I agree that the 9v's are not worth the bang for the buck you have to spend on them. I can buy 9v's here in Canada for $1/each. Not too bad. AA's can be bought in packs of 24 or so, but if I were to buy 12x rechargable AA's they are$20.00 / pack of 4. That is $60.00 (not including taxes) to buy rechargable batteries. The highest mAh rating on AA's I have found, just yesterday, was 2700mAh... Not bad at all. They are too pricey though. Well, how about this: $B=mAh\ \text{rating} E=P \cdot t =V \cdot I \cdot t =V \cdot B$ For the parallel combination, the energy content is: $E_p=V \cdot 2 \cdot B=2 \cdot V \cdot B$ For the series combination, the energy content is: $E_s=2 \cdot V \cdot B$ Hence $E_s=E_p$ Is my reasoning wrong? *Edit* I found this Link from a website... check it out. It explain how laptop batteries use cells in series to create higher voltages, and some in parallel to get the current capacity doubled. Seeing how that laptops get the 14.4V @ 4800mAh ratings, I may use the same idea, have 1 9V cell in series with a parallel set of 9V cells. Has anyone ever done this? Example: B = 9V battery assumed @ 200mAh B1 + B2 = 9V @ 400mAh B1B2 + B3 = 18V @ 400mAh. Does this make sense? Last edited: Thread Starter Butterworth Joined May 6, 2009 135 No, that sounds fine, and lines up with what SgtWookie said. The OP, on the other hand, appears to have thought at first that 12 1.2V 800mAh cells could be used in series to make a 9.6V, 9600mAh battery, which is not right. Ok hang on a minute, SgtWookie stated that the batteries in series double in voltage & parallel batteries double in current capacity, while Georacer stated that the E(parallel) = E(series)... If they are the derrived to be the same, then how can it be correct to what SgtWookie stated? Adjuster Joined Dec 26, 2010 2,147 Ok hang on a minute, SgtWookie stated that the batteries in series double in voltage & parallel batteries double in current capacity, while Georacer stated that the E(parallel) = E(series)... If they are the derrived to be the same, then how can it be correct to what SgtWookie stated? I think that Georacer means E for Energy, which is the same in each case. Parallel cells have more Ah, series cells have more voltage, but the same energy can be stored if an equal number of cells is used. Last edited: Thread Starter Butterworth Joined May 6, 2009 135 Alright. Thanks for the clarification. Back on track with the leds, I think that I will go with 3 of the leds, use 4 9V cells, 2 packs of parallel cells wired together in series, that should give me about 800mAh at 18V. Has anyone ever done this and confirmed it to work? Audioguru Joined Dec 20, 2007 11,251 Energizer and Duracell are American name-brand batteries. Their 9V alkaline batteries are 625mAh when the current is only 25mA and the battery is run down to only 4.8V. Realistically they have a capacity of only 267mAh when the current is 100mA and the battery runs down to 7.2V. Then two in parallel have a capacity of 534mAh. I am not talking about cheap Chinese batteries that cost only$1.00 at The Dollar Store.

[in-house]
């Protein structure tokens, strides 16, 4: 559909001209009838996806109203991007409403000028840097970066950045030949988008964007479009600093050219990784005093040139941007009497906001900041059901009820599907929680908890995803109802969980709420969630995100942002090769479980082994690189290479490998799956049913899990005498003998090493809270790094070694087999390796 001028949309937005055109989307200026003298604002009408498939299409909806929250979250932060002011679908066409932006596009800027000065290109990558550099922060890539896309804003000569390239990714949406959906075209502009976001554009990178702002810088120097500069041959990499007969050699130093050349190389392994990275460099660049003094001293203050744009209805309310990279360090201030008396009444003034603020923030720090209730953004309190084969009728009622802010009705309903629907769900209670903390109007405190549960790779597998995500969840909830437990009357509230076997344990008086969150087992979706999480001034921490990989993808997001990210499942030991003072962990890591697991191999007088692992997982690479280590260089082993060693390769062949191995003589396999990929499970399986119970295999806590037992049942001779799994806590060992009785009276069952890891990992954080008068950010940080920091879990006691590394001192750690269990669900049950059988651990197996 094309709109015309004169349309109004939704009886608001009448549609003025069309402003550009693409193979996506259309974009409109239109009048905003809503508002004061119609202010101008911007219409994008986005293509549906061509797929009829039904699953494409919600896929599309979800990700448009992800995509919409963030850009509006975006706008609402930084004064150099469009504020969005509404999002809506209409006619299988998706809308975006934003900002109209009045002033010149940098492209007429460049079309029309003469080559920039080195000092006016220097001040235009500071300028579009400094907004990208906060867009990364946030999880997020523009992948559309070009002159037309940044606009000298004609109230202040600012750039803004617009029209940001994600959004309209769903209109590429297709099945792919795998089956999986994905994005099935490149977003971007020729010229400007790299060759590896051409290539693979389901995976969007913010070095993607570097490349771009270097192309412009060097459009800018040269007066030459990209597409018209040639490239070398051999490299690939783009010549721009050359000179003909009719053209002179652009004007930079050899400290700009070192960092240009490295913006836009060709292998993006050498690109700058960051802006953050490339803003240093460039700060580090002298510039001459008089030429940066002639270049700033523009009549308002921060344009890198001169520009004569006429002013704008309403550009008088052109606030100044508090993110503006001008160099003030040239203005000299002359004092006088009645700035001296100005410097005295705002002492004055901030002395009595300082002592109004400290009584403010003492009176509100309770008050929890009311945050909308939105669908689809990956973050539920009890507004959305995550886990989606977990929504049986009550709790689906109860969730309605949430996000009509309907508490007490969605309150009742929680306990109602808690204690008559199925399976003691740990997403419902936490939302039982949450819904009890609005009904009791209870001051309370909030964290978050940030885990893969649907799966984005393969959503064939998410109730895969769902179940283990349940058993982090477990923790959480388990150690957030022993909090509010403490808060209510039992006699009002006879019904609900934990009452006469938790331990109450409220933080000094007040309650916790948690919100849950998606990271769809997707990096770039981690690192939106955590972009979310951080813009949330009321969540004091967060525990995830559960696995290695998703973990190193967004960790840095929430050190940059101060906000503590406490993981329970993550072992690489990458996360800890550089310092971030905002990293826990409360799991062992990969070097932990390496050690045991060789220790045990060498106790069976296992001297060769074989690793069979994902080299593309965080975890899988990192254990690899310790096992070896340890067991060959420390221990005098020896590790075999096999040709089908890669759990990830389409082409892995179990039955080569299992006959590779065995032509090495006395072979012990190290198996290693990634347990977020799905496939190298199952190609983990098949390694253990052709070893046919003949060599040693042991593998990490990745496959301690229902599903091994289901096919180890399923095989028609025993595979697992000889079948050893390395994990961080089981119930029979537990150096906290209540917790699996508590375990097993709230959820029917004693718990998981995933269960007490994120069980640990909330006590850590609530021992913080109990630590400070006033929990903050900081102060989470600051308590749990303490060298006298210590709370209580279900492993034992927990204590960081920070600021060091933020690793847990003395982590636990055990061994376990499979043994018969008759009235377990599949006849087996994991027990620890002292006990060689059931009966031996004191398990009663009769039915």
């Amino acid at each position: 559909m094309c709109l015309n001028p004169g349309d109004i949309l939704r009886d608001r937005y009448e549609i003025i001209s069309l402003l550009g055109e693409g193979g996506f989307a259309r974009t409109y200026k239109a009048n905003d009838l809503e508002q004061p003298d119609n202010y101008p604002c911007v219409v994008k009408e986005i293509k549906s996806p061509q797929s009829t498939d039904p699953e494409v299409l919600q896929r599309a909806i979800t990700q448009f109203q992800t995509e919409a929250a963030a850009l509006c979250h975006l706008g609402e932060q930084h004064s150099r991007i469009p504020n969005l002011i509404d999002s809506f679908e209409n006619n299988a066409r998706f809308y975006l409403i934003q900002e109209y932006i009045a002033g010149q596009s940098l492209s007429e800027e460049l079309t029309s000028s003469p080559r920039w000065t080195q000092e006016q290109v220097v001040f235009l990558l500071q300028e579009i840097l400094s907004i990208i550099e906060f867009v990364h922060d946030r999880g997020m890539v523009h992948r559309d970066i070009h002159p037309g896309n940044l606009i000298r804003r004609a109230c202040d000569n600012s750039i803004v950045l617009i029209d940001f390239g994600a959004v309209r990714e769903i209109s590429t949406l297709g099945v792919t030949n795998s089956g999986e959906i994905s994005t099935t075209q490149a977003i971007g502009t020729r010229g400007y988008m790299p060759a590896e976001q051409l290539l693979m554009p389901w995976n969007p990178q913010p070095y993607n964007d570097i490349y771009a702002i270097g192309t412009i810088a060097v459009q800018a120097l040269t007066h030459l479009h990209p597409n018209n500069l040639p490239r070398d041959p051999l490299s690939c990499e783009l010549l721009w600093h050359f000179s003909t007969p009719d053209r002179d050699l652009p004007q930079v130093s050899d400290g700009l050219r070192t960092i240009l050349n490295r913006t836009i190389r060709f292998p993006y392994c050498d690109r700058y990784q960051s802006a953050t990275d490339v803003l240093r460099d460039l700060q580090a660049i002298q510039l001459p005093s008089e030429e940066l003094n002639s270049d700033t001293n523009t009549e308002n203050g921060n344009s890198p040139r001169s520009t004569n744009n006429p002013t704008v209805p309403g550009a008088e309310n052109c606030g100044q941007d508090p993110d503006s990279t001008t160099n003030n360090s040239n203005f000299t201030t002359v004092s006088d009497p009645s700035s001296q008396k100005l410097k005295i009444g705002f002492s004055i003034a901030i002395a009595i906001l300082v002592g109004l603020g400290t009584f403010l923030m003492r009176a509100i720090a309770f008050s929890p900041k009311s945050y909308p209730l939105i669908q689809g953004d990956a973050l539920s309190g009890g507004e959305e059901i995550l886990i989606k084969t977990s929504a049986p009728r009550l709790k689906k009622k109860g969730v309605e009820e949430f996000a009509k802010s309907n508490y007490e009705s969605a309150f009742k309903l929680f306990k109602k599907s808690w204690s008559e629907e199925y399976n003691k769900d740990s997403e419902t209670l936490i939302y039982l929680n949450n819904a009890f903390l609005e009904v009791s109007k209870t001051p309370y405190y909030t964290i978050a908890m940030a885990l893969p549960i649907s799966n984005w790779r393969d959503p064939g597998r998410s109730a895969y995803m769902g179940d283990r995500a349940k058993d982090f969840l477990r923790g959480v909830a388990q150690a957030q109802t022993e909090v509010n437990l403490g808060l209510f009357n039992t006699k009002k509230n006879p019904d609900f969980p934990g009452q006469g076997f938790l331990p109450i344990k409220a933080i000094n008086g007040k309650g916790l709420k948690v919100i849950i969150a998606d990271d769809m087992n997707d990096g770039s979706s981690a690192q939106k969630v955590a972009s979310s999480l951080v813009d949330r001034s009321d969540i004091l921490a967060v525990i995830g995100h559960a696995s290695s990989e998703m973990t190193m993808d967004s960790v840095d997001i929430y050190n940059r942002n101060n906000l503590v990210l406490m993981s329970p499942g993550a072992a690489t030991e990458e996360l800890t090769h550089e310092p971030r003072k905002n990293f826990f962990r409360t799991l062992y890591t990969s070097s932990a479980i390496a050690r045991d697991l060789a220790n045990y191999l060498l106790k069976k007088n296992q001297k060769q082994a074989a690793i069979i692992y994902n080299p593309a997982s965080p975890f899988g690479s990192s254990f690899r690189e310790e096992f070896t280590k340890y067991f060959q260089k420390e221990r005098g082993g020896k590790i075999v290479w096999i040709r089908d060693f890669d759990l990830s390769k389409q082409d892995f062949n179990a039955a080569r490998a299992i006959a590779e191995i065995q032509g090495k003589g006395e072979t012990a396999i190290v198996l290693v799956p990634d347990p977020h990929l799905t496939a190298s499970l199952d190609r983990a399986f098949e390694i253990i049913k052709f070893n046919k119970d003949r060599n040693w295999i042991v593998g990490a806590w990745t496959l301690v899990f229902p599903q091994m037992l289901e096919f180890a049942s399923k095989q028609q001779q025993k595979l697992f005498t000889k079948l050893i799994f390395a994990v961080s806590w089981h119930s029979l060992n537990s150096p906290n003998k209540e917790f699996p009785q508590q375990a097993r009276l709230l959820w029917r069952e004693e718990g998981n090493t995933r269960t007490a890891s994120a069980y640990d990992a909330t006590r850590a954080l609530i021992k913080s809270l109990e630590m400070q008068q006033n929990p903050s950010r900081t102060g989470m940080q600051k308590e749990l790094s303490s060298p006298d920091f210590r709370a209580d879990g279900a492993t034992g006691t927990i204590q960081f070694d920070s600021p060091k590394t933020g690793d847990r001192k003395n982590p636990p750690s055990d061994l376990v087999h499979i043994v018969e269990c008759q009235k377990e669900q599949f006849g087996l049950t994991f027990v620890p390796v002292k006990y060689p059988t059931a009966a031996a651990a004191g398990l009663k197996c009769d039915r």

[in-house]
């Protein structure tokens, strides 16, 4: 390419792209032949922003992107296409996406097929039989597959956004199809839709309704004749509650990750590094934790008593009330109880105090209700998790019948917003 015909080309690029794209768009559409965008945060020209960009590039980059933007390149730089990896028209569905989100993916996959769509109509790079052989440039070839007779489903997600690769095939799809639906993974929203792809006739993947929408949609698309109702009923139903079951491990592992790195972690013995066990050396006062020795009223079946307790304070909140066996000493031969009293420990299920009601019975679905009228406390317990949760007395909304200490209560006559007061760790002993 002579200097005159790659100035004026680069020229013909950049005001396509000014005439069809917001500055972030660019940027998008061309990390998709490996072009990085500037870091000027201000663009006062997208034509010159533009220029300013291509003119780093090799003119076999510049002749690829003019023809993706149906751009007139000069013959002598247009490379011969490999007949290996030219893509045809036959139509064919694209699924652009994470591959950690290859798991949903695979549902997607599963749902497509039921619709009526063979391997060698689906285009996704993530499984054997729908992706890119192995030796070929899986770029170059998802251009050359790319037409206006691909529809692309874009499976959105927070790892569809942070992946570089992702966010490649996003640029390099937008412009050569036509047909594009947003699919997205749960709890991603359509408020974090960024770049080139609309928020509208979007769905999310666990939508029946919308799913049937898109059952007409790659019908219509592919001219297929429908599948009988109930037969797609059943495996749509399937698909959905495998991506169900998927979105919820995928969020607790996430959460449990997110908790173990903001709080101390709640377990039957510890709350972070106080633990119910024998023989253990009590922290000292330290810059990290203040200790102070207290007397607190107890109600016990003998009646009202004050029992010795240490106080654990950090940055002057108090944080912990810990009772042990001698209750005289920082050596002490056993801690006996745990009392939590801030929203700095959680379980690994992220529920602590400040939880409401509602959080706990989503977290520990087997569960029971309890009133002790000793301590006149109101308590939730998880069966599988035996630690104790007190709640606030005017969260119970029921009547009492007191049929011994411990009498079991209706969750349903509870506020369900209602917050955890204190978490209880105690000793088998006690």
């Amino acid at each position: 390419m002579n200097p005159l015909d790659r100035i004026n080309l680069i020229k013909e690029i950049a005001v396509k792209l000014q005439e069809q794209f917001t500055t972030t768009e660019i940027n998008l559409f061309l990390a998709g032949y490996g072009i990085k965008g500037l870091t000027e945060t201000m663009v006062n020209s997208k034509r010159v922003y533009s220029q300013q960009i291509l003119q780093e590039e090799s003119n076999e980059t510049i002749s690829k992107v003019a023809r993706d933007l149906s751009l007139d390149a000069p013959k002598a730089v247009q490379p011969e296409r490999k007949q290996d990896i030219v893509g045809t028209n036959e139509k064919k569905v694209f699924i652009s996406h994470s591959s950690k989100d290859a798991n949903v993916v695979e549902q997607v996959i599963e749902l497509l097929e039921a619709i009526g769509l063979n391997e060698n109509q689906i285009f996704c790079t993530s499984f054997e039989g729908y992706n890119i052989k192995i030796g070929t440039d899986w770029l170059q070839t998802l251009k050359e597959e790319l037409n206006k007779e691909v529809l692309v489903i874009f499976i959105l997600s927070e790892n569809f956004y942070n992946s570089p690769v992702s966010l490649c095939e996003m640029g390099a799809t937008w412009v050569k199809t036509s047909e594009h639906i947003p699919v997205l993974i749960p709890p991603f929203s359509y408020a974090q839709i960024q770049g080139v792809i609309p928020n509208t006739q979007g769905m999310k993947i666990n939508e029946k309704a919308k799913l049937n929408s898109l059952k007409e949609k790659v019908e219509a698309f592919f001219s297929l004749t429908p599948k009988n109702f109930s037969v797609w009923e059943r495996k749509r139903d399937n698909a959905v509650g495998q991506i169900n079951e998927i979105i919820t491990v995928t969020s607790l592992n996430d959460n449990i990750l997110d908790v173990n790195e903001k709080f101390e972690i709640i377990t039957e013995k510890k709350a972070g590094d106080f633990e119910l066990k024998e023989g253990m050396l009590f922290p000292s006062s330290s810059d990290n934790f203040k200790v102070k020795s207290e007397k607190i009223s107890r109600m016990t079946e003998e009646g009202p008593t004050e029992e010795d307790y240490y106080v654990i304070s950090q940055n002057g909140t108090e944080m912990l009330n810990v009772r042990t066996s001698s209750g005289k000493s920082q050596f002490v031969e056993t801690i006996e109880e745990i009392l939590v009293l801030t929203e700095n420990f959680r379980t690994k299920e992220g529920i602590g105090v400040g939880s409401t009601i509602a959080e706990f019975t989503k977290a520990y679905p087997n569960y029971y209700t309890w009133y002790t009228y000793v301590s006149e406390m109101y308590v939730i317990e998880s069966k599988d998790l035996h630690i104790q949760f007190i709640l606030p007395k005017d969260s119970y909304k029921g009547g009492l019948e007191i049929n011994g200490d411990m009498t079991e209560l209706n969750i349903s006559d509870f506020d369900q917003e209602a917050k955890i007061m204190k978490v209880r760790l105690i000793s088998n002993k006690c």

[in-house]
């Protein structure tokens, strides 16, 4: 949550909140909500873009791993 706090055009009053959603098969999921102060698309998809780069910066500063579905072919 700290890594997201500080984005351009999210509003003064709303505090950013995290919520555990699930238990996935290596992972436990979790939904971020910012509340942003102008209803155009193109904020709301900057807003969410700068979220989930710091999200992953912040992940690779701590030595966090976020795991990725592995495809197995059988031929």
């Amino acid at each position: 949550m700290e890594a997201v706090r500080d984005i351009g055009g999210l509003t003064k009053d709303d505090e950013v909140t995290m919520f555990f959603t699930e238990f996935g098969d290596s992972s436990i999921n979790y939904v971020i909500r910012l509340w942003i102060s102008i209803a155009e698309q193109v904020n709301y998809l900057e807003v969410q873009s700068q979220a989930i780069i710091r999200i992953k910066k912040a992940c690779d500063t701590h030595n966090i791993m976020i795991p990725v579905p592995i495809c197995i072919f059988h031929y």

At 100mA, four series/parallel batteries will last for about 534/20= 27 (+12% because the current slowly drops)= 30 hours and the dimming during that time will not be much.
At 20mA, four series/parallel batteries will last for about 53 hours.

Butterworth

Joined May 6, 2009
135
Energizer and Duracell are American name-brand batteries.
Their 9V alkaline batteries are 625mAh when the current is only 25mA and the battery is run down to only 4.8V.
Realistically they have a capacity of only 267mAh when the current is 100mA and the battery runs down to 7.2V. Then two in parallel have a capacity of 534mAh.
I am not talking about cheap Chinese batteries that cost only \$1.00 at The Dollar Store.

At 100mA, four series/parallel batteries will last for about 534/20= 27 (+12% because the current slowly drops)= 30 hours and the dimming during that time will not be much.
At 20mA, four series/parallel batteries will last for about 53 hours.
That sounds great, thank you for this info.

I have completed this project last weekend, it worked out very well! I put everything into a hand held project box with rocker switch for the on/off. 3 leads going to the difference leds were measured out to about 10" at max length & 6" at min length. I used 3 leds and only 2 9v's for now, though I wired it to use 4 as I planned from before. I will attached a picture later on showing the results in a dark room.

Thank you to all who gave me insight to finish this project, your help was very valuable to say the least.